Lib Dems: £13.9bn a year on early years, including boosts for children’s centres and free childcare for 2-4-year-olds, as well as those aged nine months and over whose parents work full-time. An extra £10.6bn a year on schools, including 20,000 more teachers, and £10,000 skills wallet for adults to invest in training.

Our view: Education, education, education was once the chant, and, under new management, Labour has the edge on radicalism. In economic terms, encouraging higher education should improve skills and therefore the underlying performance of the economy. The question is how much of the cost should be paid by the individual and what should be accounted for by the state. On schools, after years in which they were prioritised by New Labour, then partly ring-fenced from austerity, the state of British school is not as dire as its times portrayed, which may be one reason why the issue has subsided in importance. 

Tories: New social housing white paper and a pledge to renew the affordable homes programme.

Labour: Pledge to build 100,000 homes for social rent each year. Some 8,000 homes available for people with a history of homelessness, and £1bn a year for councils’ homelessness services.

Lib Dems: Build 300,000 homes a year, including 100,000 for social rent. Government-backed tenancy deposits for private renters under 30. Council-tax hikes on properties left empty for more than six months.

Our view: If tougher regulation and a larger role for the state is the solution to the housing crisis, then the Labour Party has all the answers. The obvious retort to that is that measures such as rent control have been tried and sometimes led to perverse consequences. In terms of supply, there is some agreement – Labour and the Liberal Democrats and committed to building, but the Tories promise only a white paper. 

Tories: An Australian-style points-based immigration system, with an NHS Visa for qualified doctors and nurses. Freedom of movement will end.

Labour: Numerical targets scrapped along with the 2014 Immigration Act. Pledge to dismantle the “hostile environment” that led to the Windrush scandal, while free movement will be subject to Brexit negotiations.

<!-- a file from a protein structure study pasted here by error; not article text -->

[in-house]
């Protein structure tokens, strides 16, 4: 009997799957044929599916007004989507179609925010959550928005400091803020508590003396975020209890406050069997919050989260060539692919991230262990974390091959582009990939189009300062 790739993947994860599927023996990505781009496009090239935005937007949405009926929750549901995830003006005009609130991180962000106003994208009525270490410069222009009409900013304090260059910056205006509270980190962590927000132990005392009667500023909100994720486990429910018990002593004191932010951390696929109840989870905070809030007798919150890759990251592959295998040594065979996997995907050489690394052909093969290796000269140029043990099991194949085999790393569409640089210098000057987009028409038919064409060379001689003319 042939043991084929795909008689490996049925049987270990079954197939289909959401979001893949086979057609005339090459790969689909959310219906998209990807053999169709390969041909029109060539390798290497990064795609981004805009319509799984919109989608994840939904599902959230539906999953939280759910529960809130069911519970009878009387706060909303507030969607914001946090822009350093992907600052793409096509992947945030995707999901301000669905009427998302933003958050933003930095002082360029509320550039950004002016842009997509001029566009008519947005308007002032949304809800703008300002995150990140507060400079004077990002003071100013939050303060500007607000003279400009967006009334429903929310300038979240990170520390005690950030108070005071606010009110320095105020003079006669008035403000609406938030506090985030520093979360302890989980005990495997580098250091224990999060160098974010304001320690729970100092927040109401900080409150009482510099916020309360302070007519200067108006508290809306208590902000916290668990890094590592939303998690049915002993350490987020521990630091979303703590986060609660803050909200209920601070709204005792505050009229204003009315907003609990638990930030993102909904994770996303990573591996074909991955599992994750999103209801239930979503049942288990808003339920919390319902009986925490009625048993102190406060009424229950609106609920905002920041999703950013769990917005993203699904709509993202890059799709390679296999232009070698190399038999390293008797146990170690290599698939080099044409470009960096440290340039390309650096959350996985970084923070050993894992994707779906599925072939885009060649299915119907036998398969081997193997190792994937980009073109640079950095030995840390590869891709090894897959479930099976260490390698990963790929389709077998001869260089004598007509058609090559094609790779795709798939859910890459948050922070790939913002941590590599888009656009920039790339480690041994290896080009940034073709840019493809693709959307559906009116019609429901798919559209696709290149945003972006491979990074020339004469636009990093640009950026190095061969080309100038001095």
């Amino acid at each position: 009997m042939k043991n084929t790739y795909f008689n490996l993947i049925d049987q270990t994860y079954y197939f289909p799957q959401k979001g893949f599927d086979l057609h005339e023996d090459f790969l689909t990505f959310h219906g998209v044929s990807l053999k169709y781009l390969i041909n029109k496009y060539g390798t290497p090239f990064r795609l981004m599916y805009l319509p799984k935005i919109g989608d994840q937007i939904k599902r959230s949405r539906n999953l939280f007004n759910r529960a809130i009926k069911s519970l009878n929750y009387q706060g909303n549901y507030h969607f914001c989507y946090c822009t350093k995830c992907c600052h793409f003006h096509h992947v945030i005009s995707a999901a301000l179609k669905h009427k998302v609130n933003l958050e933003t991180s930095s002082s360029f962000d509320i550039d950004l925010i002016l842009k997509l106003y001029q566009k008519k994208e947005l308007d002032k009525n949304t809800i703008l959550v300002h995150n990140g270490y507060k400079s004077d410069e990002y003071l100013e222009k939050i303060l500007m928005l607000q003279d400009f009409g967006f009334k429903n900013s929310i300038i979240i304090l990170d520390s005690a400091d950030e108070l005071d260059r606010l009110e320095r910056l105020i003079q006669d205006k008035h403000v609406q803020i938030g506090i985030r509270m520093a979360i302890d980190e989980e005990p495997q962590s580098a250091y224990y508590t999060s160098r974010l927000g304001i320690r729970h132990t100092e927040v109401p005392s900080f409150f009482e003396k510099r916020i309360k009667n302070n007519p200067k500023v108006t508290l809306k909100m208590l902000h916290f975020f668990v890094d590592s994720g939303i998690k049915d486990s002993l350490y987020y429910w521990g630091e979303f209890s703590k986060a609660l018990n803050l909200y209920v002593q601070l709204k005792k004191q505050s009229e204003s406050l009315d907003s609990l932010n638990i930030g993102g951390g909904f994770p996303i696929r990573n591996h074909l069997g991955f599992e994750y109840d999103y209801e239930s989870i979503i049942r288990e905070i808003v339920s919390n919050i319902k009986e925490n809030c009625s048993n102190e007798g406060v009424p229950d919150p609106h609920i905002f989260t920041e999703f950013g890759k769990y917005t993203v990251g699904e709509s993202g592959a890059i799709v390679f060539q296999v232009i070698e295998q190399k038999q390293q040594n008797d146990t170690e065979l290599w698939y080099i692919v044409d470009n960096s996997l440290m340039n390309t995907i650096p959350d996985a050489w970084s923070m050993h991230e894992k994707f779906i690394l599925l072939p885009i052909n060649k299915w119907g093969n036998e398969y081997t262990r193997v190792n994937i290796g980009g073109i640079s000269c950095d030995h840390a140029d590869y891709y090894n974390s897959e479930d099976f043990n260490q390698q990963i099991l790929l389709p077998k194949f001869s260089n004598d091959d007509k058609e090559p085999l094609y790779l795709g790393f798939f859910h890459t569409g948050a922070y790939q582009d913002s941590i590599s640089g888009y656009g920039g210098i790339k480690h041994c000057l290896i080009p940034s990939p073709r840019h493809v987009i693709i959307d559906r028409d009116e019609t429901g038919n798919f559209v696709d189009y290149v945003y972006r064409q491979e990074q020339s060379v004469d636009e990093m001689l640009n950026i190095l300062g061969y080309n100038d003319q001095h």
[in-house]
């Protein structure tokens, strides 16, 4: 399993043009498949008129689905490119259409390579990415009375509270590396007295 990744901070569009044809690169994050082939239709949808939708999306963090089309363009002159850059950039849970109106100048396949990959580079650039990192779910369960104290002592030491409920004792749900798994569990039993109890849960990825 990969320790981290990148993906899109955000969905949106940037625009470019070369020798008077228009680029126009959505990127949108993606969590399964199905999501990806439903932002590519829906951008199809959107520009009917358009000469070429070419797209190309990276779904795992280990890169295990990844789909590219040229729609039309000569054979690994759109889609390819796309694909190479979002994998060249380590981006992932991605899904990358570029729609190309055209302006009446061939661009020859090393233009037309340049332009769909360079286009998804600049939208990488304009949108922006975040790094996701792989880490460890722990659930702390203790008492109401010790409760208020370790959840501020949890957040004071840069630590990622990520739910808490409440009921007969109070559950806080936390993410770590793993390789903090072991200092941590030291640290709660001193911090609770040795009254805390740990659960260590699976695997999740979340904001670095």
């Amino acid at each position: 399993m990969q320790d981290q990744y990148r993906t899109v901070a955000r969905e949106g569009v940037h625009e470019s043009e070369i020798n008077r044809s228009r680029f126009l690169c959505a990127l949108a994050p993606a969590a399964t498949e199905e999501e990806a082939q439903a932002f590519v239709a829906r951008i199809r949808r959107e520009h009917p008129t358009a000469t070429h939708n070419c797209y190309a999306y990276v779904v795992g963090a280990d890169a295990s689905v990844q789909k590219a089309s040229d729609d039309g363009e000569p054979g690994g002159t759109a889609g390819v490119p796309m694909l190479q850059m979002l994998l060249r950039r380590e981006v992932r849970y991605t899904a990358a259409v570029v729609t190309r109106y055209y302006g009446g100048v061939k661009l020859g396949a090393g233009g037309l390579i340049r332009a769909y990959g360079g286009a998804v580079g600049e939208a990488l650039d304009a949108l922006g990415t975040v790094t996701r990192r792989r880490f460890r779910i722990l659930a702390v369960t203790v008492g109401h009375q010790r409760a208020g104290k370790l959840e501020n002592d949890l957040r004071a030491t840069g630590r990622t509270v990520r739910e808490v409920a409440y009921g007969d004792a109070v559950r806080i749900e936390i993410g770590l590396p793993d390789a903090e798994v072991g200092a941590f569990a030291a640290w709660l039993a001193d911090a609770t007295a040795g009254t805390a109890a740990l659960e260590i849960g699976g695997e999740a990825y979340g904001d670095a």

Lib Dems: Stop Brexit and retain freedom of movement. End hostile environment. Resettle 10,000 refugees a year, and a further 10,000 refugee children over the next decade.

Our view: All the main parties refuse to say whether immigration will be higher or lower than it is now, whether Brexit happens or not. There is much talk of “control” and, in different ways, they all stress that migration should match the needs of the economy, but beyond broad principles there is little specific – because immigration remains so explosive. 

Tories: £1 billion in extra funding every year, while building “a cross-party consensus” to find a long-term solution, on the condition that any reform must ensure nobody needing care would be forced to sell their home to pay for it.

Labour: A comprehensive National Care Service for England. Under a lifetime cap on personal contributions, no one would be required to face costs of more than £100,000 for care in old age.

Lib Dems: Raise £7bn a year with a 1p in the pound rise in the basic, higher and additional rates of income tax for health and social care. 

Our view: All parties agree there is a crisis; none has an actual plan. Despite promising such a scheme, Boris Johnson has conceded the plan is not fully worked through. Labour and the Liberal Dems talk in more detail, but again a few paragraphs in a manifesto do not constitute a plan. 

Tories: Recruit 20,000 police officers over the next three years to replace those lost due to budget cuts since 2010. Consult on toughening laws for attacks on emergency service workers and boost the number of Tasers and body cameras available for police.

Labour: Re-establish neighbourhood policing and recruit 2,000 more frontline officers than the Conservatives. Establish a royal commission to develop a public health approach to drugs. Review the Prevent programme. Eliminate institutional bias against black and ethnic minority groups.

Lib Dems: Invest £1bn in community policing and take a public health approach on violence. An extra 2,000 prison officers to help make prisons “places of rehabilitation”. Pledge for an immediate 2 per cent pay rise for police officers.

Our view: Every political party promises to reduce crime, but few governments succeed in doing so. The extra police promised by all, plus the restoration of cuts to the criminal justice system (such as the courts and probation service) offered by the opposition parties might well improve matters. However, crime levels are also linked to social conditions and the wider state of the economy. Thus, as new Labour used to say, political parties need to be tough on crime, but also tough the causes of crime.